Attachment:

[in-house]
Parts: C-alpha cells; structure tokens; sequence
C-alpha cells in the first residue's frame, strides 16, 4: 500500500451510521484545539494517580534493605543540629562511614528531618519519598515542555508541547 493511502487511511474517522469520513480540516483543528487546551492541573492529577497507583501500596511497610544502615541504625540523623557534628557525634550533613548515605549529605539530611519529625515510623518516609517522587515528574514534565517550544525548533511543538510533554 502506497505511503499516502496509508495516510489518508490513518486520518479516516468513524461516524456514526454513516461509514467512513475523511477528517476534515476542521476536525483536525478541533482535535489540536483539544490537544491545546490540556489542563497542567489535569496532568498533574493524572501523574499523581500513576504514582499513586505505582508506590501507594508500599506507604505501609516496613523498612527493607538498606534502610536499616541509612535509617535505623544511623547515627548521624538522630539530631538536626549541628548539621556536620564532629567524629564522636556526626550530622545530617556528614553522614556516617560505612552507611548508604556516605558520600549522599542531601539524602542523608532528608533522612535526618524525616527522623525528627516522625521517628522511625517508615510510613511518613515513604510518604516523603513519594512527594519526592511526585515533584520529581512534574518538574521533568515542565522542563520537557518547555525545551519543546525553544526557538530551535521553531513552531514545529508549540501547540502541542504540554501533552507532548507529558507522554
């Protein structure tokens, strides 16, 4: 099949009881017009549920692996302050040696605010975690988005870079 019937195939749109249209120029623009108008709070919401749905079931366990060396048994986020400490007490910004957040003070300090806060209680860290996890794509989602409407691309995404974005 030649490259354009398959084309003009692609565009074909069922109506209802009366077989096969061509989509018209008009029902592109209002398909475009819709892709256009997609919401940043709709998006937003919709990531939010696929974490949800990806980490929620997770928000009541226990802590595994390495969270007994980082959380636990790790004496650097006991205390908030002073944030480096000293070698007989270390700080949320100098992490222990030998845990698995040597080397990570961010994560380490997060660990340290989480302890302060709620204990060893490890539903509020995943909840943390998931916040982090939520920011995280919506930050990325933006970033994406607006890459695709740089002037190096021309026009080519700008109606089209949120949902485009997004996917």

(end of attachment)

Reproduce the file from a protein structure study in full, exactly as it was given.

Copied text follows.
[in-house]
Parts: C-alpha cells; structure tokens; sequence
C-alpha cells in the first residue's frame, strides 16, 4: 500500500451510521484545539494517580534493605543540629562511614528531618519519598515542555508541547 493511502487511511474517522469520513480540516483543528487546551492541573492529577497507583501500596511497610544502615541504625540523623557534628557525634550533613548515605549529605539530611519529625515510623518516609517522587515528574514534565517550544525548533511543538510533554 502506497505511503499516502496509508495516510489518508490513518486520518479516516468513524461516524456514526454513516461509514467512513475523511477528517476534515476542521476536525483536525478541533482535535489540536483539544490537544491545546490540556489542563497542567489535569496532568498533574493524572501523574499523581500513576504514582499513586505505582508506590501507594508500599506507604505501609516496613523498612527493607538498606534502610536499616541509612535509617535505623544511623547515627548521624538522630539530631538536626549541628548539621556536620564532629567524629564522636556526626550530622545530617556528614553522614556516617560505612552507611548508604556516605558520600549522599542531601539524602542523608532528608533522612535526618524525616527522623525528627516522625521517628522511625517508615510510613511518613515513604510518604516523603513519594512527594519526592511526585515533584520529581512534574518538574521533568515542565522542563520537557518547555525545551519543546525553544526557538530551535521553531513552531514545529508549540501547540502541542504540554501533552507532548507529558507522554
């Protein structure tokens, strides 16, 4: 099949009881017009549920692996302050040696605010975690988005870079 019937195939749109249209120029623009108008709070919401749905079931366990060396048994986020400490007490910004957040003070300090806060209680860290996890794509989602409407691309995404974005 030649490259354009398959084309003009692609565009074909069922109506209802009366077989096969061509989509018209008009029902592109209002398909475009819709892709256009997609919401940043709709998006937003919709990531939010696929974490949800990806980490929620997770928000009541226990802590595994390495969270007994980082959380636990790790004496650097006991205390908030002073944030480096000293070698007989270390700080949320100098992490222990030998845990698995040597080397990570961010994560380490997060660990340290989480302890302060709620204990060893490890539903509020995943909840943390998931916040982090939520920011995280919506930050990325933006970033994406607006890459695709740089002037190096021309026009080519700008109606089209949120949902485009997004996917």